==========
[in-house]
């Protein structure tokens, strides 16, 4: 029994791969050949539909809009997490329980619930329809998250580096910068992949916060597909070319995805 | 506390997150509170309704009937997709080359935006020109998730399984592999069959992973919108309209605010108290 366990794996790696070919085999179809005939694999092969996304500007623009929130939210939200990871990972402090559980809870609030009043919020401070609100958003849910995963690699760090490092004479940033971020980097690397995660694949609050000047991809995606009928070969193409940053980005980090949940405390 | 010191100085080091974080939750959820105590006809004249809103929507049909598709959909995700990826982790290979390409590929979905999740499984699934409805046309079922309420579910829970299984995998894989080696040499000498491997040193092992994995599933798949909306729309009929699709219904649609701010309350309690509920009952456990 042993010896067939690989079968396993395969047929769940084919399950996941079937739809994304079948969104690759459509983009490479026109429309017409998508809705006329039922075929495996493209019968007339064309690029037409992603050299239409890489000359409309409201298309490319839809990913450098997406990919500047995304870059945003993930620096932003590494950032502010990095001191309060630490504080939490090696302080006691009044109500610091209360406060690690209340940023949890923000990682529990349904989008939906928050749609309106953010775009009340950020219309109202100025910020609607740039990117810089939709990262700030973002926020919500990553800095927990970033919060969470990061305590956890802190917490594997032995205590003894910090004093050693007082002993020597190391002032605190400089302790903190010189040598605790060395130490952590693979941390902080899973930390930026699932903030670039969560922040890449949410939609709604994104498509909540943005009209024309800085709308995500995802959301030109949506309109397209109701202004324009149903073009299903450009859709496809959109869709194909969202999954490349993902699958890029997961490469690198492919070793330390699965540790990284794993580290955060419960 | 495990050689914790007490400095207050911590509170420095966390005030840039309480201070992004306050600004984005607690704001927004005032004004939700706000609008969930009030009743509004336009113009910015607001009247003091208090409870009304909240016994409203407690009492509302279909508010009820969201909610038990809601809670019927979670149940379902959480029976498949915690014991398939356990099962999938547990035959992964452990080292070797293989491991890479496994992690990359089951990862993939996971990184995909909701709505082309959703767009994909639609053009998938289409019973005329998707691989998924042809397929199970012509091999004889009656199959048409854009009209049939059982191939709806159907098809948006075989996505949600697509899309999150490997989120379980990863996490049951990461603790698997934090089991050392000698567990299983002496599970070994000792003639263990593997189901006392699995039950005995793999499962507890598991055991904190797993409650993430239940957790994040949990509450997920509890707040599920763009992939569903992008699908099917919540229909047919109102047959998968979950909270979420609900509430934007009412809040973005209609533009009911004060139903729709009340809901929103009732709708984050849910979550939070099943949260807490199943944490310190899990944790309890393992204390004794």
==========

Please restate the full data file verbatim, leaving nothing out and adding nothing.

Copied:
[in-house]
């Protein structure tokens, strides 16, 4: 029994791969050949539909809009997490329980619930329809998250580096910068992949916060597909070319995805 | 506390997150509170309704009937997709080359935006020109998730399984592999069959992973919108309209605010108290 366990794996790696070919085999179809005939694999092969996304500007623009929130939210939200990871990972402090559980809870609030009043919020401070609100958003849910995963690699760090490092004479940033971020980097690397995660694949609050000047991809995606009928070969193409940053980005980090949940405390 | 010191100085080091974080939750959820105590006809004249809103929507049909598709959909995700990826982790290979390409590929979905999740499984699934409805046309079922309420579910829970299984995998894989080696040499000498491997040193092992994995599933798949909306729309009929699709219904649609701010309350309690509920009952456990 042993010896067939690989079968396993395969047929769940084919399950996941079937739809994304079948969104690759459509983009490479026109429309017409998508809705006329039922075929495996493209019968007339064309690029037409992603050299239409890489000359409309409201298309490319839809990913450098997406990919500047995304870059945003993930620096932003590494950032502010990095001191309060630490504080939490090696302080006691009044109500610091209360406060690690209340940023949890923000990682529990349904989008939906928050749609309106953010775009009340950020219309109202100025910020609607740039990117810089939709990262700030973002926020919500990553800095927990970033919060969470990061305590956890802190917490594997032995205590003894910090004093050693007082002993020597190391002032605190400089302790903190010189040598605790060395130490952590693979941390902080899973930390930026699932903030670039969560922040890449949410939609709604994104498509909540943005009209024309800085709308995500995802959301030109949506309109397209109701202004324009149903073009299903450009859709496809959109869709194909969202999954490349993902699958890029997961490469690198492919070793330390699965540790990284794993580290955060419960 | 495990050689914790007490400095207050911590509170420095966390005030840039309480201070992004306050600004984005607690704001927004005032004004939700706000609008969930009030009743509004336009113009910015607001009247003091208090409870009304909240016994409203407690009492509302279909508010009820969201909610038990809601809670019927979670149940379902959480029976498949915690014991398939356990099962999938547990035959992964452990080292070797293989491991890479496994992690990359089951990862993939996971990184995909909701709505082309959703767009994909639609053009998938289409019973005329998707691989998924042809397929199970012509091999004889009656199959048409854009009209049939059982191939709806159907098809948006075989996505949600697509899309999150490997989120379980990863996490049951990461603790698997934090089991050392000698567990299983002496599970070994000792003639263990593997189901006392699995039950005995793999499962507890598991055991904190797993409650993430239940957790994040949990509450997920509890707040599920763009992939569903992008699908099917919540229909047919109102047959998968979950909270979420609900509430934007009412809040973005209609533009009911004060139903729709009340809901929103009732709708984050849910979550939070099943949260807490199943944490310190899990944790309890393992204390004794």